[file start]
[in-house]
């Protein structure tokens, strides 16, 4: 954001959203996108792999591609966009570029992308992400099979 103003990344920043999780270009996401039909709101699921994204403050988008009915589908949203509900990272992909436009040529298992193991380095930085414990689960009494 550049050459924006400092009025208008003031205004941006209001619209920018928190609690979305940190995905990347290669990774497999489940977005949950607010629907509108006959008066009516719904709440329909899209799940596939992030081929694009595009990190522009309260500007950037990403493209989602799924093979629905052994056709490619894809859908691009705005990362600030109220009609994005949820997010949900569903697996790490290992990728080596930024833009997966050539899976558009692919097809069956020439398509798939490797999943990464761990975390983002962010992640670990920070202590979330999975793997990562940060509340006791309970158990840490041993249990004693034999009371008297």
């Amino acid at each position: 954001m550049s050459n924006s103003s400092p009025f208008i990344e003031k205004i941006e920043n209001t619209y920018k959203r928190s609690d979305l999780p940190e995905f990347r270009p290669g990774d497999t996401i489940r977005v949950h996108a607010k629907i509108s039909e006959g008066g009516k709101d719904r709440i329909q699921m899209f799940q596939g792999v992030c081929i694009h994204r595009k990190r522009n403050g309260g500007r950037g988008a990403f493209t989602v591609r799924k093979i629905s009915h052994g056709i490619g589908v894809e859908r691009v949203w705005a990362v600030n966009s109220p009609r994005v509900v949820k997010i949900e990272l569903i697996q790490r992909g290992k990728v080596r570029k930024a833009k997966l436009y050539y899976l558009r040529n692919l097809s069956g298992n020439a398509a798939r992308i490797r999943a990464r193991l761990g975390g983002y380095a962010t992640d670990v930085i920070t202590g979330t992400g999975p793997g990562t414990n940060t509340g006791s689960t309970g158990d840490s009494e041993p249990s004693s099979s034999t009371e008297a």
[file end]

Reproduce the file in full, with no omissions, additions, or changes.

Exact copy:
[in-house]
């Protein structure tokens, strides 16, 4: 954001959203996108792999591609966009570029992308992400099979 103003990344920043999780270009996401039909709101699921994204403050988008009915589908949203509900990272992909436009040529298992193991380095930085414990689960009494 550049050459924006400092009025208008003031205004941006209001619209920018928190609690979305940190995905990347290669990774497999489940977005949950607010629907509108006959008066009516719904709440329909899209799940596939992030081929694009595009990190522009309260500007950037990403493209989602799924093979629905052994056709490619894809859908691009705005990362600030109220009609994005949820997010949900569903697996790490290992990728080596930024833009997966050539899976558009692919097809069956020439398509798939490797999943990464761990975390983002962010992640670990920070202590979330999975793997990562940060509340006791309970158990840490041993249990004693034999009371008297």
């Amino acid at each position: 954001m550049s050459n924006s103003s400092p009025f208008i990344e003031k205004i941006e920043n209001t619209y920018k959203r928190s609690d979305l999780p940190e995905f990347r270009p290669g990774d497999t996401i489940r977005v949950h996108a607010k629907i509108s039909e006959g008066g009516k709101d719904r709440i329909q699921m899209f799940q596939g792999v992030c081929i694009h994204r595009k990190r522009n403050g309260g500007r950037g988008a990403f493209t989602v591609r799924k093979i629905s009915h052994g056709i490619g589908v894809e859908r691009v949203w705005a990362v600030n966009s109220p009609r994005v509900v949820k997010i949900e990272l569903i697996q790490r992909g290992k990728v080596r570029k930024a833009k997966l436009y050539y899976l558009r040529n692919l097809s069956g298992n020439a398509a798939r992308i490797r999943a990464r193991l761990g975390g983002y380095a962010t992640d670990v930085i920070t202590g979330t992400g999975p793997g990562t414990n940060t509340g006791s689960t309970g158990d840490s009494e041993p249990s004693s099979s034999t009371e008297a």